As seen in the bifurcation diagram, the proposed system verifies the normal chaotic performance for parameter b in the range of 0.4 ≤ b ≤ 0.9. Figure 3 shows the phase portraits in 2D and 3D forms, which were determined by Matlab Simulink. The numerical simulation results were determined by the parameters values: a = 3.846 × 10−4, b = 0.7, c = 0.1, and k = 1 with the initial conditions (x(t0), x1(t0), y(t0), z(t0)) = (0, 0.1, 0, 0).

4. Adaptive Synchronization

Using the chaos systems in communication schemes mainly depends on the synchronization between the transceivers [33]. Usually, according to the control law, a master-slave configuration is used in synchronization mechanisms in chaos systems [34]. By utilizing chaos theory in communication schemes, the master presents the transmitter side and the slave presents the receiver side. Many synchronization techniques can be used in the chaotic systems, as shown in [35,36]. Here, an adaptive synchronization technique with a single uncertain parameter was used for synchronizing two identical new memristive chaotic systems. In this section, we derive the adaptive control law for the synchronization mechanism.

4.1. Controller Design

The master and slave dynamics are presented by Equations (8) and (9), respectively:
x ˙ m = y m y ˙ m = z m c h m ( x ,   x 1 ) z ˙ m = x m b z m + a s i n h ( y m )
x ˙ s = y s + u 1 y ˙ s = z s c h s ( x ,   x 1 ) + u 2 z ˙ s = x s b z s + a s i n h ( y s ) + u 3
where ui(1,2,3) represent the feedback controllers to be designed. The synchronization errors can be assumed and given by Equation (10).
e 1 = x s x m e 2 = y s y m e 3 =   z s z m
Furthermore, the dynamic errors are determined by Equations (11)–(13).
ė 1 = y s + u 1 + y m = u 1 e 2
ė 2 = z s c h s ( x ,   x 1 ) + u 2 + z m + c h m ( x ,   x 1 ) = u 2 c h s ( x ,   x 1 ) + c h m ( x ,   x 1 ) e 3
ė 3 = x s b 2 ( t ) z s + a 1 sinh ( y s ) + u 3 + x m + b 1 z m a 1 sinh ( y m ) = e 1 b 2 ( t ) z s   +   b 1 z m + a 1 ( sinh ( y s ) sinh ( y m ) )   + u 3 = e 1 b 2 ( t ) ( e 3 + z m ) + b 1 z m + a 1 ( sinh ( y s ) sinh ( y m ) ) + u 3 =   e 1 b 2 ( t ) e 3 ( b 2 ( t ) b 1 ) z m + a 1 ( sinh ( y s ) sinh ( y m ) ) + u 3 = e 1 b 2 ( t ) e 2 e b ( t ) z m + a 1 ( sinh ( y s ) sinh ( y m ) ) + u 3
where the estimation error eb(t) of the master-slave parameters can be given by Equation (14), and b2(t) estimates parameter b1.
e b ( t ) = b 2 ( t ) b 1
Differentiating Equation (14) with respect to time leads to Equation (15).
ė b ( t ) = b ˙ 2 ( t )
For analyzing the stability of the dynamic errors, the Lyapunov function can be expressed as in Equation (16).
V ( t ) = 1 2 ( e 1 2 + e 2 2 + e 3 2 + e b 2 )
Then, by deriving Equation (16) with respect to time, Equation (17) can be expressed as:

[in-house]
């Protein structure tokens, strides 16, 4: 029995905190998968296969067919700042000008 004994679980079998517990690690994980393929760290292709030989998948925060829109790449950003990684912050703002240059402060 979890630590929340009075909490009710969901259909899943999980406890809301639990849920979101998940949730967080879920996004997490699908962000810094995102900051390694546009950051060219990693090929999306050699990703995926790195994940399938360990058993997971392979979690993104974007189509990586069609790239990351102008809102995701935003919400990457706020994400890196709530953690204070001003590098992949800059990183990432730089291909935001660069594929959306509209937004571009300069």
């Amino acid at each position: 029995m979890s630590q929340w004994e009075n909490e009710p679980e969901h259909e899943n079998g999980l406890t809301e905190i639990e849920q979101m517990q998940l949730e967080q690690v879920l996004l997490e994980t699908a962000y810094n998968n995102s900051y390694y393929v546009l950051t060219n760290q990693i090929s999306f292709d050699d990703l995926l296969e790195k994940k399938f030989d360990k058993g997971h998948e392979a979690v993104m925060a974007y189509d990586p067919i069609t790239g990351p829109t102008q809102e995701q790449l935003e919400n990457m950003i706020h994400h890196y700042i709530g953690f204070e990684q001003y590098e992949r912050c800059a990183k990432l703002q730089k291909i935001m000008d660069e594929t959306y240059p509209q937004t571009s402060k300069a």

d v d t =   ( e 1 e ˙ 1 +   e 2 e ˙ 2 +   e 3 e ˙ 3 + e b e ˙ b )
Substituting each derivative error in Equation (17) with its above value, Equation (18) can be obtained as:
d v d t = ( e 1 ( u 1 e 2 ) +   e 2 ( u 2 e 3 c h s ( x ,   x 1 ) + c h m ( x ,   x 1 ) ) +   e 3 ( e 1 b 2 ( t ) e 2 e b ( t ) z m + a 1 ( s i n h ( y s ) s i n h ( y m ) ) + u 3 ) +   ( b 2 ( t ) b 1 ) b ˙ 2 ( t ) )
Based on the Lyapunov stability theory [37,38], the feedback controllers can be obtained from Equation (18) as presented in Equation (19).
u 1 =   e 2 e 1 u 2   =   e 3   e 2 +   c h s ( x ,   x 1 ) c h m ( x ,   x 1 ) u 3 = e 1   +   b 2 ( t ) e 2     a 1 s i n h ( y s )
Furthermore, according to the Lyapunov stability theory and Equation (18), the updating law of the parameter estimation can be obtained as in Equation (20):
b ˙ 2 ( t ) = z m e 3

4.2. Numerical Simulation

To prove the feasibility and efficiency of the designed controller in the adaptive synchronization, Matlab software was used for simulating this synchronization mechanize. The simulation results were obtained for the master and slave parameters as shown in Table 1. The synchronization states and error of the master and slave are shown in Figure 4 and Figure 5, respectively. As seen in the above analysis for the updated law of the control design, the slave parameter b2(t) is the single uncertain parameter on the slave side. Figure 6 illustrates the convergence of the estimated slave parameter b2(t) to the master parameter value b1 = 0.7.

5. Application in Secure Communication

The purpose of the designed adaptive synchronization technique of the new memristive chaotic systems is to be used in secure communication schemes. The proposed communication scheme with an adaptive control synchronization mechanism is illustrated in Figure 7. On the master side, the required data signal is summed with the chaotic signals and transmitted at the same time. In this scenario, the determined data signal will be encoded by the chaotic signals. On the other hand, the receiver recovers the required data after removing the unwanted chaotic signal from the total received signal. In the simulation, the data signal m(t) is encoded by the output of chaotic signals ym on the master side as in Equation (21). Here, the data signal was a stream of binary numbers generated by a Bernoulli binary generator in Matlab Simulink as shown in Figure 8.